We have received many comments about our world trip over the course of the past weeks and months. Some of them encouraged us to keep doing what we are doing, others tried to persuade us that our trip would involve more dangers than joys.
How should we deal with all those voices, regardless of whether they confirm or warn us? Why should we decide to go on a world trip at all, if there are just as many reasons for as there are against it?
We all have an inner voice that tells us about the quality of everything we perceive. Even better, it finds reasons in no time for why something is good or bad. Why would it be better to order pizza today than to cook at home? Why would it be better to fall asleep in front of the TV than to read a good book or to write a diary entry? You get the idea…
“The mind is like any other muscle in your body. Use it or lose it.”
(Robin S. Sharma (1996): The Monk Who Sold his Ferrari)
The brain works like a muscle. The more you play computer games, the better you will become at it. Give your brain any task and it will improve your skill as you practice. This has dramatic consequences for your decision making: The more you find reasons for why something is not good for you, the better you become at finding them.
We tend to reject everything that is new to us because our life might potentially be at risk, if we don’t – one of our many evolutionary programs. However, since most of us do not live in the jungle anymore and since we do not have to watch each of our steps, this program is outdated. It is one of the great merits of civilization that we do not have to face wild living predators in our everyday lives. Therefore, we find it more important than ever to practice finding reasons for why we benefit from every new and unknown experience.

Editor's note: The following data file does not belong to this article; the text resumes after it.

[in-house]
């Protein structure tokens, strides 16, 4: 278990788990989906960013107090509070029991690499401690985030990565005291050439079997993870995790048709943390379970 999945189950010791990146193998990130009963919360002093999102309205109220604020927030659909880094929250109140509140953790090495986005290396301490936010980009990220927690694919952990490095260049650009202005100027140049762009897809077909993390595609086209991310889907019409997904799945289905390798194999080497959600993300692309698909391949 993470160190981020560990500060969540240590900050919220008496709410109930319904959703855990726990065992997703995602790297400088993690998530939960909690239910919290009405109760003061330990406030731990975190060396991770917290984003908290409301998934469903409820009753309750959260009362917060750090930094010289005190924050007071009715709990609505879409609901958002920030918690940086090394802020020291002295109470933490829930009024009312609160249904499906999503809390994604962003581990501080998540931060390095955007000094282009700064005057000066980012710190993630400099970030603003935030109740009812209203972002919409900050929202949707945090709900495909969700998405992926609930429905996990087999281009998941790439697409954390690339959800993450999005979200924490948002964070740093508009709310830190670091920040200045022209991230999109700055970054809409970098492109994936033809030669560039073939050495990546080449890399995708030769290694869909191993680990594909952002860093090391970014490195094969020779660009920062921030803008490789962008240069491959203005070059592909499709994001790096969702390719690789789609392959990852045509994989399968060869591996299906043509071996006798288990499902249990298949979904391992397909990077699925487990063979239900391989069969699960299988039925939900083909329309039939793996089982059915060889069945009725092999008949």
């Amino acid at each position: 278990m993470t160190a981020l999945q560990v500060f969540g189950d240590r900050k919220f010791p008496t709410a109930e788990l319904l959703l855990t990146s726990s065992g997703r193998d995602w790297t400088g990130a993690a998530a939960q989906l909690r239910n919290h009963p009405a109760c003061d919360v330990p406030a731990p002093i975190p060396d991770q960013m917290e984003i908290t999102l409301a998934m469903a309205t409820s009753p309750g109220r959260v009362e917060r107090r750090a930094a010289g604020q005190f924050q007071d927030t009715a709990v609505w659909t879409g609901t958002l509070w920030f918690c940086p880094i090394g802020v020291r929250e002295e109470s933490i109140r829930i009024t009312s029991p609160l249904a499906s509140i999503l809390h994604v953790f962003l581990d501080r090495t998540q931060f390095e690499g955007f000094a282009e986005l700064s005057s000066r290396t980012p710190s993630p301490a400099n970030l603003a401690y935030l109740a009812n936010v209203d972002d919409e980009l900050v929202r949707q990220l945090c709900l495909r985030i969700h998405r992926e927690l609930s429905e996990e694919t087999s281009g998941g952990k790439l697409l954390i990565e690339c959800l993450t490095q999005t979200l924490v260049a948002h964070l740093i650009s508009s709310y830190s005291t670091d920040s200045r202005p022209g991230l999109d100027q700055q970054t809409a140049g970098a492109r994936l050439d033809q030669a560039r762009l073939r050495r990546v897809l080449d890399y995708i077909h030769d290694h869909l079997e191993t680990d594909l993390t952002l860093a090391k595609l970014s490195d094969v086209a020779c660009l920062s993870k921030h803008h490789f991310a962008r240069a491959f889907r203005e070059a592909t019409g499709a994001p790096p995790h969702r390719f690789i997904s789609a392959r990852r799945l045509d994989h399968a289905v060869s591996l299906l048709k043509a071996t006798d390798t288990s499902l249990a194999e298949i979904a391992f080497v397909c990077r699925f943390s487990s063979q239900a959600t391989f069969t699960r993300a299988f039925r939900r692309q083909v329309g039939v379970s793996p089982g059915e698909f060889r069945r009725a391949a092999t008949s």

Considering the slowness of evolution, it is very natural that you spend more energy looking for reasons against preparing your own meal than you spend thinking about why you love cooking at home (possibly with someone else?). About all the things that you want to do you don’t need to think any further because you don’t have to try to dislike them. Hence, developing a mindset against the new consumes far more energy than a mindset in support of the new.
We have learned our lesson from this. And it still happens to us sometimes that we oppose a new experience from which we may profit. Nevertheless, deciding to go on a world trip is part of our practice of believing that opening up to a foreign world will positively transform our lives. We warmly welcome those voices which have urged us to consider the risks because they allow us to learn from other people’s live experiences. They complement all the encouraging comments we received in that they will help us determine when it is best to say “No”, for we view them as an integral part of our world trip, being entirely built upon a big, fat “YES”.
As Erich Kästner wrote:
“There is nothing good unless you do it.”
(from Kurz und bündig. Epigramme (1950))
All the best changes,
Jan & Gratsi